In such a densely saturated online market, you have to demand to be seen. You need to stray from the pack and say or do something that no one else has before to make your brand’s voice heard.
“You have to be aware of the environment and the context in which you are creating,” advises Farnworth, “[and] create something that’s new, original, and unique...It could even just be saying it in a new way, repackaging old ideas in new clothes…”
Whether it’s poetry, old books, magazines, or even music (Demian is partial to Alt J and Kanye West currently), these unorthodox resources will help you gain a new perspective that can be infused into your content.
Also, make sure to do your research and stay on top of your industry. By paying attention to current events and what your competitors are doing, you can then use your new-found insight to do it even better.
This fresh take on a conventional methodology and topics will catch the attention of not only your readers, but influencers as well, with their unique value.
Lesson #4: Be Patient
Like most artists, it took Demian many years to find his writing niche and the recognition that comes with it.
“The people who ultimately win the obscurity game are those who practice and master the fundamentals...over the long haul,” he explains. Those who succeed, persevere and never back down from a challenge. They are not discouraged by setbacks, but fueled by them.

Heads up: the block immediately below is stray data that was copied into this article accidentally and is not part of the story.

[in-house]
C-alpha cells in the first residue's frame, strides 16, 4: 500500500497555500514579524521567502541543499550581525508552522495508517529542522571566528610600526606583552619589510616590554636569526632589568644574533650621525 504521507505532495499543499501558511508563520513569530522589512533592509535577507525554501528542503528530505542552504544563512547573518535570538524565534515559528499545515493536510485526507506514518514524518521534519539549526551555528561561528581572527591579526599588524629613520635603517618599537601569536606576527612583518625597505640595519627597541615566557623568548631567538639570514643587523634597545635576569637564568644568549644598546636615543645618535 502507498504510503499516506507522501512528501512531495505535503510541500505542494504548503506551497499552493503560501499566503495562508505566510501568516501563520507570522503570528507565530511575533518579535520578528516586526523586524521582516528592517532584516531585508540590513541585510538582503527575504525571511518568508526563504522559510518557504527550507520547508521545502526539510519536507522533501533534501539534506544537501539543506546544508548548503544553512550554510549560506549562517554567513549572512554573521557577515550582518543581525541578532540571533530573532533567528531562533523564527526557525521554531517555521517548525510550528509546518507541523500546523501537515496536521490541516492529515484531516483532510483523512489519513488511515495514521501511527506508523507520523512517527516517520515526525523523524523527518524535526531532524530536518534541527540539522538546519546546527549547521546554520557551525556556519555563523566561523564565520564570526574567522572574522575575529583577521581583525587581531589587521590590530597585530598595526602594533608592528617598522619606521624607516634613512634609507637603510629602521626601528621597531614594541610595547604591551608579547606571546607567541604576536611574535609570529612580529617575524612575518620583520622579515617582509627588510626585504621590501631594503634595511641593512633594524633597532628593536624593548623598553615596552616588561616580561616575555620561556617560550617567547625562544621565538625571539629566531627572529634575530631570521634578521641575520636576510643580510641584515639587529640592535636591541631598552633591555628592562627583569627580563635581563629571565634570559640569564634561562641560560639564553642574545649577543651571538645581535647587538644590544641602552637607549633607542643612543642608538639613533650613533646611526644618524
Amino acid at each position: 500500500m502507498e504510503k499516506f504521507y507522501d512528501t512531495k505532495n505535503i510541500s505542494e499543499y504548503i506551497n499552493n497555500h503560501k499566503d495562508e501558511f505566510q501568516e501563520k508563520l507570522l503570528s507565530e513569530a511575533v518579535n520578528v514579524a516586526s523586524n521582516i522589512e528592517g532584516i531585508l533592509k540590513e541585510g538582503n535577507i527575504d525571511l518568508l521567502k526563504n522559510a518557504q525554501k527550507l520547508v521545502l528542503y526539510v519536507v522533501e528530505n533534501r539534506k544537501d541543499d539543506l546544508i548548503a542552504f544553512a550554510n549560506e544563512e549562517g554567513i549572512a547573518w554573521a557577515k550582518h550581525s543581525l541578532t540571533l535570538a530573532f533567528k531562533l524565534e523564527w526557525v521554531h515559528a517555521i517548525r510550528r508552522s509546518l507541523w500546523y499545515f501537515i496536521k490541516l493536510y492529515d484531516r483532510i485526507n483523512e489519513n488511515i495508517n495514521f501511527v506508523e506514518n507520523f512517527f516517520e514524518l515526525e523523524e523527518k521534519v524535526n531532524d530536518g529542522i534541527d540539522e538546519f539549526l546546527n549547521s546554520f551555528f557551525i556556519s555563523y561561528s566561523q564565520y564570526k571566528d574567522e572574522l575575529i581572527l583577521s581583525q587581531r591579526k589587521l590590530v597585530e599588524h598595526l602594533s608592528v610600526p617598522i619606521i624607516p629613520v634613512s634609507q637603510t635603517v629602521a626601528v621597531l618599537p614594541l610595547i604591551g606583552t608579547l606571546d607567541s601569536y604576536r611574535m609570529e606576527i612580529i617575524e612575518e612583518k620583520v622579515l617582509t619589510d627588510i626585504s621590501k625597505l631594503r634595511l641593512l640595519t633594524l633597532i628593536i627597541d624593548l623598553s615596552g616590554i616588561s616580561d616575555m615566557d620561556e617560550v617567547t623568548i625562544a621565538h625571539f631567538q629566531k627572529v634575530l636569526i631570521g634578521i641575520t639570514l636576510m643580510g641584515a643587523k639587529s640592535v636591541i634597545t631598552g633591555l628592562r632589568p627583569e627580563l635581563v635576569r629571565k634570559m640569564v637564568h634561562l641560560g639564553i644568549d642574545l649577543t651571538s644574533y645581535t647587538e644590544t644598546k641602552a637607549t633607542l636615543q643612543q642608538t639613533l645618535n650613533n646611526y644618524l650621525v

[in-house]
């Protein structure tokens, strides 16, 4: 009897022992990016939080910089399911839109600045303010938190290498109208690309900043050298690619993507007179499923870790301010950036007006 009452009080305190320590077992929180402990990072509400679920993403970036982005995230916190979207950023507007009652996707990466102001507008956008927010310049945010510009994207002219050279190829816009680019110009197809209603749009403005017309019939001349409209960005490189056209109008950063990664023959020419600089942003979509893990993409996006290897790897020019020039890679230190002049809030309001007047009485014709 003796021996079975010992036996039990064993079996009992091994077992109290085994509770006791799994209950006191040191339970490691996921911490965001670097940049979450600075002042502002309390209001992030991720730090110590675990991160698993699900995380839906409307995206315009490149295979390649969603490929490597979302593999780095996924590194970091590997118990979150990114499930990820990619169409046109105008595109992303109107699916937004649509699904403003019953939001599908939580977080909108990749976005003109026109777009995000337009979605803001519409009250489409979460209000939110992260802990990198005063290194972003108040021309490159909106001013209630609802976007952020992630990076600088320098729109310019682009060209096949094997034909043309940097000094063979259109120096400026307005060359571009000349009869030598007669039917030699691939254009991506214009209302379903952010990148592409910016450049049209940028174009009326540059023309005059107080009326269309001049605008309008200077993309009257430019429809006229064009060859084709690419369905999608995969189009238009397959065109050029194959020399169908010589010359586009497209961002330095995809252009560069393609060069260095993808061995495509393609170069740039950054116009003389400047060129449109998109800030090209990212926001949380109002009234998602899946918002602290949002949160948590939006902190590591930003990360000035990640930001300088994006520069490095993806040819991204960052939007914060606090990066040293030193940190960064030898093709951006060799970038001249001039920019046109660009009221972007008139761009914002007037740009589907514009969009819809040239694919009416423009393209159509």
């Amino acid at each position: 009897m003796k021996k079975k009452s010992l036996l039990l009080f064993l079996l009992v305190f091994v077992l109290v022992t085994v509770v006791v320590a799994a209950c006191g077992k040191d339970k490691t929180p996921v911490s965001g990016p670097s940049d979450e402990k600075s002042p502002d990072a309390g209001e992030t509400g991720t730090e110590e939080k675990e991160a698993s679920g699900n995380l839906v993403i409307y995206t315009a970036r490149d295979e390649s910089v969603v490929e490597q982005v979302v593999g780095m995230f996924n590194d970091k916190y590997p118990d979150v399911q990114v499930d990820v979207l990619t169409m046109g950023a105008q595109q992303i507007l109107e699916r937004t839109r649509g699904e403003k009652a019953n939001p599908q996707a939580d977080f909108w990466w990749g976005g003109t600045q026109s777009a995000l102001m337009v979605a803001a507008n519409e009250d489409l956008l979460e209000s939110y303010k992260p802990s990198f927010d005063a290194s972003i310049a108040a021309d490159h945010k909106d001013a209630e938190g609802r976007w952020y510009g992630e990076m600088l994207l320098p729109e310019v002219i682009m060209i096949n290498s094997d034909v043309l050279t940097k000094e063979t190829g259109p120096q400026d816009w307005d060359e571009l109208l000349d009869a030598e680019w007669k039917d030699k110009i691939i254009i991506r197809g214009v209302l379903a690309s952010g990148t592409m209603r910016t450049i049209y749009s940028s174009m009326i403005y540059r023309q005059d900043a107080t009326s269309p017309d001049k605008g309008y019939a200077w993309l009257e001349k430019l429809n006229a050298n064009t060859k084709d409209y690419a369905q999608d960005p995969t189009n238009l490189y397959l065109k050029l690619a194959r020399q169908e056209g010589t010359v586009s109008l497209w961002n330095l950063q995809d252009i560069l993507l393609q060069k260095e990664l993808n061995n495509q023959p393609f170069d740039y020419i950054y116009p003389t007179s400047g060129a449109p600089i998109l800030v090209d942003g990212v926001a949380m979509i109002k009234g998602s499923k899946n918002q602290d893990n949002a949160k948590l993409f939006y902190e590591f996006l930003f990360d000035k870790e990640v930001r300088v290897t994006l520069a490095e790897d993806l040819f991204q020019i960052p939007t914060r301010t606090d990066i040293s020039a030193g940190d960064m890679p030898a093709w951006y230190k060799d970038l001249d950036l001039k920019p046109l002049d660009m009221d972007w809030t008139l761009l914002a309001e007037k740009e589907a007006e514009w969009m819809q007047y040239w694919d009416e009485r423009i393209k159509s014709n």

What Can You Do? Try different things and explore topics you may not have ever thought you would (like Demian did with Marketing). He reflects:
“It’s fulfilling to know that as a creative person, I’m trusted with a task, a goal, a responsibility, and then... being able to move through that process will full autonomy...When I know that I created something that was meaningful, that was useful [and] at the same time creative, I feel like this is the gift I’ve been given and the best way to honor that gift is to be the best in that discipline.”
Success in writing and business in general, can take a great deal of trial and error, but if you are driven by passion, as Demian is, the journey from obscurity to recognition will worth the effort.